As Hermine spins closer to land, beach erosion, coastal flooding and rough seas will continue from the mid-Atlantic to southern New England into the middle of the week.
Hermine will travel northwestward into Tuesday night before turning out to sea and weakening during Wednesday and Thursday.
While the storm will remain offshore, heavy surf and seas will continue to create dangerous conditions in and on the water.
Large, pounding waves and frequent, strong rip currents will be the main threats to anyone spending time on coastal areas.
Waves close to the shore will average 8-14 feet, while seas will average 20-25 feet offshore.
Conditions will make waters dangerous for small craft and could be troublesome for large ships as well.
Bathers and boaters should heed all official restrictions as they are issued to not put yourself or others in danger.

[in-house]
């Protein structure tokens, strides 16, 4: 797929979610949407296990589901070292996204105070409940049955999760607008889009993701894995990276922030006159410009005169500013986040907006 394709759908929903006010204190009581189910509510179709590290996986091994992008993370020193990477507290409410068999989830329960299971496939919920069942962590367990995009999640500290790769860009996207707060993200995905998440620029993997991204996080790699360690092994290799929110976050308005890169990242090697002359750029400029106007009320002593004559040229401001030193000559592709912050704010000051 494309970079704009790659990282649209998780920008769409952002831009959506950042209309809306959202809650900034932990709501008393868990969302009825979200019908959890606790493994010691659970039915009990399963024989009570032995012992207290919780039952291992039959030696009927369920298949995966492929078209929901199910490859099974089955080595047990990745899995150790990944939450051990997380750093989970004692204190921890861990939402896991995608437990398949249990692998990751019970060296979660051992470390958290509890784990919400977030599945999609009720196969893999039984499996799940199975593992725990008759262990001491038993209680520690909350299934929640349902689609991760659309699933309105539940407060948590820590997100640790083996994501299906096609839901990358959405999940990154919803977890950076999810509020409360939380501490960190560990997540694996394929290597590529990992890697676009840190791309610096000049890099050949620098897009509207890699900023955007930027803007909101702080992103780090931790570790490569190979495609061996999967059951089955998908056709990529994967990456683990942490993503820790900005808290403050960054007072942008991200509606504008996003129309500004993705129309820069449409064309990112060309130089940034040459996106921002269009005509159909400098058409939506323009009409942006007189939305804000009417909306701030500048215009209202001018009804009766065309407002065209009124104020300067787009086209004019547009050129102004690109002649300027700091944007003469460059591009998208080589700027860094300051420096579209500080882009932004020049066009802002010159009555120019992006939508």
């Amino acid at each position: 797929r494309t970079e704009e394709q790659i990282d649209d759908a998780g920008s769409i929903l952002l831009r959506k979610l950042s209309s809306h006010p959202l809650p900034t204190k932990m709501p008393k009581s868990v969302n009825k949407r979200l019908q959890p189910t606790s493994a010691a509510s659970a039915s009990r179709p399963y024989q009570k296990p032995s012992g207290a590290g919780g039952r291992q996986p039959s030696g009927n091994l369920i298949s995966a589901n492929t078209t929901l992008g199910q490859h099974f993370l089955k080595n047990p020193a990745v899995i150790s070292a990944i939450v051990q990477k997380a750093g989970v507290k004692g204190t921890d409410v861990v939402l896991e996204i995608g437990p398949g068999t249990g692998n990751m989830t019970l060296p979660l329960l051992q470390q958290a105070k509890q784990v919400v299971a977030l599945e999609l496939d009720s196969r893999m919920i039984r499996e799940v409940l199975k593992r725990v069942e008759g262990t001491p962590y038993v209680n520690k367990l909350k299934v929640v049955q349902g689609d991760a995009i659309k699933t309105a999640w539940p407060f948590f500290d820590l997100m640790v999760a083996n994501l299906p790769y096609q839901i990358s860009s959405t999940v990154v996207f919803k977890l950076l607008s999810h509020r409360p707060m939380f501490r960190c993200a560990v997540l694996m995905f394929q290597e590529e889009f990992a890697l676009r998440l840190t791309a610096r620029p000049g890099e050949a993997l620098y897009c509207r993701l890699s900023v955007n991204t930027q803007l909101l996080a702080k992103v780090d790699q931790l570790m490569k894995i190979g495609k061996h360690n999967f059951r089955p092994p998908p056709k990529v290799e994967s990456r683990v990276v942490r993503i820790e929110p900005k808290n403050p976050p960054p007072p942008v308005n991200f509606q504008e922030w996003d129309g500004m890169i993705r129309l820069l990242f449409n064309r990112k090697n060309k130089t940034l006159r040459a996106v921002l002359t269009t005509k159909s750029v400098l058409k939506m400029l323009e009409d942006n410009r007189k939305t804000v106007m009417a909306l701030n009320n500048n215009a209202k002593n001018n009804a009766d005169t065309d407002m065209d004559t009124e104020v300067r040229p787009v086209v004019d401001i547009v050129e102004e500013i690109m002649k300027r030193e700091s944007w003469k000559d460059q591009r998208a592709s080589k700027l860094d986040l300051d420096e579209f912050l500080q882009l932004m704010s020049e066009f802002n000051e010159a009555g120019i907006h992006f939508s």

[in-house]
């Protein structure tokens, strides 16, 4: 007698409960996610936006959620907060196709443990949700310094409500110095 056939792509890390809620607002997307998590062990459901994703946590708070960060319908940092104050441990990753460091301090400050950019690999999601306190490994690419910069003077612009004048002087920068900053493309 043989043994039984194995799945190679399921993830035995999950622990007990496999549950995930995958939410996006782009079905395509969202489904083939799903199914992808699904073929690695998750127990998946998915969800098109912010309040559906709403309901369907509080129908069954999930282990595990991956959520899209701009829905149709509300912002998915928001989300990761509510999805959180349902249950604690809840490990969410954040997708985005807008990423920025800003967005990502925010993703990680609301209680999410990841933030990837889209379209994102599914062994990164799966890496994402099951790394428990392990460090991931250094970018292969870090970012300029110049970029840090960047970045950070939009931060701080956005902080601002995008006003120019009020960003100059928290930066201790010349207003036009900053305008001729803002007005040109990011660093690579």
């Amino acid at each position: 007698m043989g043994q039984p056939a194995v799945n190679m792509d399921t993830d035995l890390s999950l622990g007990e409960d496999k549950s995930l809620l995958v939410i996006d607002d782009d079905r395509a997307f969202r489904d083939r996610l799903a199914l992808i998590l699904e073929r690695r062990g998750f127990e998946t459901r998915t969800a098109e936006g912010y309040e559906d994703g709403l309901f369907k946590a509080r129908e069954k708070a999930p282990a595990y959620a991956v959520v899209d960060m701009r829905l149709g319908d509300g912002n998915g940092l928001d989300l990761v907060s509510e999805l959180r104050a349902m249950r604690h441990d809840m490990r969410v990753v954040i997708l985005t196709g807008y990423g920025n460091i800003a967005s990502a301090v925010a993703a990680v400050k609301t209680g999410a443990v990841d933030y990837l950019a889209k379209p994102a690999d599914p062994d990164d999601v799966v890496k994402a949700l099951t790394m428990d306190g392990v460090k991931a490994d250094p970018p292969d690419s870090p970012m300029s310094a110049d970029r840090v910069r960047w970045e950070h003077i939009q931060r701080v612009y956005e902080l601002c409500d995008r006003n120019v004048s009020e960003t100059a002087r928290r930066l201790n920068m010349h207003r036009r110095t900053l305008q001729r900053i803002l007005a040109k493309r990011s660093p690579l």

The strongest winds will remain offshore in all but Cape Cod, Martha's Vineyard and Nantucket, Massachusetts, but enough wind will be present to cause beach erosion and flooding at times of high tide.
Winds and coastal flooding problems will increase as the storm moves closer to the coast for a time.
Minor coastal flooding can occur as far south as northeastern North Carolina. Moderate coastal flooding could unfold in parts of southeastern New England.
The flooding will not be restricted to areas directly exposed to the Atlantic, but also on some of the back bays.
"While the flood threat isn't as great for the New Jersey coast as it once appeared, it is possible that the back sides of the barrier islands will have worse flooding than the ocean-facing sides," AccuWeather Senior Meteorologist John Feerick said. "Water will pile into the back bays from the inlets and will not be able to escape, then you will have more water piling in during the next high tide."
Rain will spread in from the ocean across Rhode Island and the eastern parts of Massachusetts, Connecticut and Long Island, New York.
The worst conditions through Wednesday night will be in southeastern New England and eastern Long Island where gusts can reach 60 mph. Gusts could down trees, cause property damage and power outages.
As Hermine heads out to sea later in the week, heat will build across the region.